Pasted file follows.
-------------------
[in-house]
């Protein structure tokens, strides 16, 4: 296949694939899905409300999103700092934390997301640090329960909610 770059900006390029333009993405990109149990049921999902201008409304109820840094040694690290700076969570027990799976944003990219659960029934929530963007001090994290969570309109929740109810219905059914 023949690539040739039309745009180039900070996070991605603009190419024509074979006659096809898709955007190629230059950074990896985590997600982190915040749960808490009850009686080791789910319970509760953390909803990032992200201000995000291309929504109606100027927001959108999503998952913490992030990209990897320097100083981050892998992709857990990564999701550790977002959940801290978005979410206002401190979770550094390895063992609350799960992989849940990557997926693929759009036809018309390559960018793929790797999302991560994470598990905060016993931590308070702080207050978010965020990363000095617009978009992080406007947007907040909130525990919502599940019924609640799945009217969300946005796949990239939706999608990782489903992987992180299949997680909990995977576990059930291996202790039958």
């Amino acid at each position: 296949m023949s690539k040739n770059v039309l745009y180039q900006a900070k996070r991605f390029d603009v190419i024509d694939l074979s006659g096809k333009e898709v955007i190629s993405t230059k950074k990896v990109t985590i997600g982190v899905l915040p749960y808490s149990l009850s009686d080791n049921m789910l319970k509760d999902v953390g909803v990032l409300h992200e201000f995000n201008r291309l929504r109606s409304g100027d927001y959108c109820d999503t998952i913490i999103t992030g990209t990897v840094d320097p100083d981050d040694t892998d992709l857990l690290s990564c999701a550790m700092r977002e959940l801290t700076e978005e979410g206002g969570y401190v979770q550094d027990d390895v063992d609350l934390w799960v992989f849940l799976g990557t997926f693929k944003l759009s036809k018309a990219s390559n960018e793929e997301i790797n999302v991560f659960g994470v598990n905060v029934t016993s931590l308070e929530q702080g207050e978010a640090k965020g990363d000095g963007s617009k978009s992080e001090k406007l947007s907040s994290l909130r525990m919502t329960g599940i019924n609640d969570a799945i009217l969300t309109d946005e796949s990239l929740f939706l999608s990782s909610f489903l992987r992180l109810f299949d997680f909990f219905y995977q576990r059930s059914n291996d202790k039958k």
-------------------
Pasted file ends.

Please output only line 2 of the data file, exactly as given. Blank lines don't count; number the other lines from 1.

């Protein structure tokens, strides 16, 4: 296949694939899905409300999103700092934390997301640090329960909610 770059900006390029333009993405990109149990049921999902201008409304109820840094040694690290700076969570027990799976944003990219659960029934929530963007001090994290969570309109929740109810219905059914 023949690539040739039309745009180039900070996070991605603009190419024509074979006659096809898709955007190629230059950074990896985590997600982190915040749960808490009850009686080791789910319970509760953390909803990032992200201000995000291309929504109606100027927001959108999503998952913490992030990209990897320097100083981050892998992709857990990564999701550790977002959940801290978005979410206002401190979770550094390895063992609350799960992989849940990557997926693929759009036809018309390559960018793929790797999302991560994470598990905060016993931590308070702080207050978010965020990363000095617009978009992080406007947007907040909130525990919502599940019924609640799945009217969300946005796949990239939706999608990782489903992987992180299949997680909990995977576990059930291996202790039958």